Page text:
SF3 Symposium - December 9th @ UTSC

Banner for SF3 Symposium

The Sustainable Food and Farming Futures Cluster (SF3) hosted its first annual symposium on Friday December 9th at the University of Toronto Scarborough. The symposium brought together academic researchers, community organizations, food activists, and institutional partners to engage in productive dialogue about alternative food system resilience from the GTA to the Globe. It opened with two plenary speakers, Erin Nelson and Marina Queirolo, followed by a delicious lunch catered by Bao Mama at the Culinary Research Center. The afternoon hosted two roundtable workshops: one on research partnerships with organizations working in urban and peri-urban agriculture and one presenting findings from the Restaurant Resiliency Feeding City Lab project.

First Plenary (9:30-10:30)

Dr. Erin Nelson

Collaboratively Cultivating Better Food and Farming Futures: Insights from Research and Action 

Erin Nelson is Assistant Professor in the University of Guelph's Department of Sociology and Anthropology, and affiliate Faculty with the Guelph Institute of Development Studies. Dr. Nelson's research explores the development of more sustainable food systems with an emphasis on agroecology initiatives in Canada and Latin America. In particular, her work examines how farmer-led knowledge-generation and exchange can build capacity for agroecological production, and how agroecology can contribute to ecological resilience and community wellbeing. 

In her presentation, Dr. Nelson shared insights from two decades of work to support more sustainable food systems on farms, with NGOs, and as a community-engaged scholar. Drawing on experience in Ontario, Cuba, and Mexico, she emphasized the importance of local-global connections, multilingual research, and the importance of knowledge exchange within sustainable and just food systems. 

Photo of Erin Nelson Presentation
Here is a link to Dr. Nelson's Presentation.

Second Plenary (11:00-12:00)

Marina Queirolo

Market Cities: Building the “Missing Middle” in Sustainable Food Systems

Marina Queirolo is a community builder and entrepreneur active in Toronto’s alternative food network. She has worked as a chef in Buenos Aires, spearheaded Evergreen’s market initiatives, and served on the Toronto Food Policy Council. She currently leads Market City TO, which highlights Toronto's public food infrastructure.

Drawing on her “Market Cities” framework, Marina’s plenary discussed the vital role that community focused infrastructure has in building equitable alternatives to the dominant agribusiness model. In conjunction with efforts to develop sustainable agriculture in Ontario, market cities provide the links between food production, processing, distribution, consumption, and waste management at a scale where small and medium businesses and community initiatives can benefit both the residents and the sector. Ultimately, Marina asked whether Toronto can become a fully realized Market City, and offers real world examples of how it is already becoming one.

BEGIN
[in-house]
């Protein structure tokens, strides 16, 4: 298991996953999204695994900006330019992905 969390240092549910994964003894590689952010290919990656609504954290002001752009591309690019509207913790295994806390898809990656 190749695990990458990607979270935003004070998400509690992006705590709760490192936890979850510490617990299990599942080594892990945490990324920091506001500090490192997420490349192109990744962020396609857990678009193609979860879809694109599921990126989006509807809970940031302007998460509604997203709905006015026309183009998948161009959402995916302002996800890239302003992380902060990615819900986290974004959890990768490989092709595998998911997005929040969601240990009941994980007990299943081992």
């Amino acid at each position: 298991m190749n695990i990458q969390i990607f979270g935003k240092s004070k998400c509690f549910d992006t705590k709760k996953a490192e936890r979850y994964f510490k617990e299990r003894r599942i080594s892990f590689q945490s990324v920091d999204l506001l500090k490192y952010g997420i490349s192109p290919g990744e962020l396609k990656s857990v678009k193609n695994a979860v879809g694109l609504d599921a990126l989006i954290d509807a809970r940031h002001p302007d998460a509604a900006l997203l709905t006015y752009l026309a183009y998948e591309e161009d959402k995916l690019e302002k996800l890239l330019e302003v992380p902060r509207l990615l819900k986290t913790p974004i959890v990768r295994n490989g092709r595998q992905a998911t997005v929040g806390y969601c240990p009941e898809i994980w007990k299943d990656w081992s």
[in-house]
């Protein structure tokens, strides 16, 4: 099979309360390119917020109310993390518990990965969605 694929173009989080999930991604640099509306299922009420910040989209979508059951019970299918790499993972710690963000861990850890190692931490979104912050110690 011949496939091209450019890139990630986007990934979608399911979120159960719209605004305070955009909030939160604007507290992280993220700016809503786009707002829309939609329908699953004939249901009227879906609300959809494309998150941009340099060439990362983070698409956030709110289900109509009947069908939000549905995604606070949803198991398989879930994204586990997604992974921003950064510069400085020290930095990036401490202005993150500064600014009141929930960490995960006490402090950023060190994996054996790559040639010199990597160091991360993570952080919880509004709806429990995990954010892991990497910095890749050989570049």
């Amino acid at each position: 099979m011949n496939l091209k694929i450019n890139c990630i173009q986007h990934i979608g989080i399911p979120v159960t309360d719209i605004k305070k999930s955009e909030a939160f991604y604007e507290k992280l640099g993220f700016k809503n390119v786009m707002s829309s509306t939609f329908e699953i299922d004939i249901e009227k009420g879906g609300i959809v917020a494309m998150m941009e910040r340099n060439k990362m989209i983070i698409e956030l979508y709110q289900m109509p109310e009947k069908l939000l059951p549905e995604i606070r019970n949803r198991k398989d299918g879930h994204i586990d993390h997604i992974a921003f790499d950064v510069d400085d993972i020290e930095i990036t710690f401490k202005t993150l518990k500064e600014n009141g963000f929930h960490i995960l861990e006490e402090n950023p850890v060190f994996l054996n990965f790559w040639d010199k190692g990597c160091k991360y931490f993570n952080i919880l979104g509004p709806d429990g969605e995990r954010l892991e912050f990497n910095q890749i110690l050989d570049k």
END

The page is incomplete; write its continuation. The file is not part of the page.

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 Here is a link to Marina Queirolo's Presentation.

First Workshop (1:00-3:30)

SF3 and Research Partner Workshop

The afternoon at the Sustainable Food and Farming Futures cluster launched with a workshop including six organizations aligned with urban and peri urban agriculture in the Toronto region. The structure of the workshop was to merge researchers and leaders in the urban agriculture space to discuss experiences and constraints with agriculture in the Toronto region. We spoke for 1.5 hours on three key aspects of urban and peri-urban agriculture: space, seeds and soil. The intention of the workshop was to create a space for dialogue and experience sharing and did not centre any specific goals. However, through conversation, focal outcomes were noted. These are listed here as a base for emerging community research relationships.  

Urban and peri-urban agriculture spaces:

  • Competing interests to achieve urban agriculture within constrained space
  • Protection of biodiversity 
  • Zoning issues within cities, ie there is no agricultural zoning in the City of Toronto
  • An interest in a distributed urban agriculture approach

Urban and peri-urban agriculture seeds:

  • Coordination needed for seed saving and varietal testing
  • Chemicals on seeds are an environmental cost
  • Mismatch between pollinators and new crops in urban environments

Urban and peri-urban soils:

  • Compost as key to bring life to urban soils
  • Community compost and food waste in a circular system
  • Constraints on compost production in cities
  • Preserving soil biodiversity through cultural and state conservation practices 

List of participants:

Photo of first workshop

Second Workshop (3:30-5:00)

Feeding City-SF3 Collaboration Workshop with City of Toronto

Toronto’s small-scale food providers faced unprecedented challenges throughout the pandemic. In this open and collaborative workshop, Feeding City's research team in partnership with the City of Toronto’s Economic Development and Culture Division discussed recent research conducted with Scarborough restaurateurs and its implications for future urban food policy. A few highlights from the workshop are listed here. 

Community engaged research insights

  • It is important respect restaurant owners by valuing their time and supporting their businesses
  • Better results were achieved when the research was conducted in-person, opposed to over the phone or by email 
  • It is important to visit restaurants at off-peak hours when the business owners had more time to speak

Barriers that restaurants face while trying to access government support

  • Not knowing that these supports exist
  • Language barriers
  • Lack the time and capacity to fill out the paperwork
  • Lack of trust that these funds and supports will help their businesses
Photo of second workshop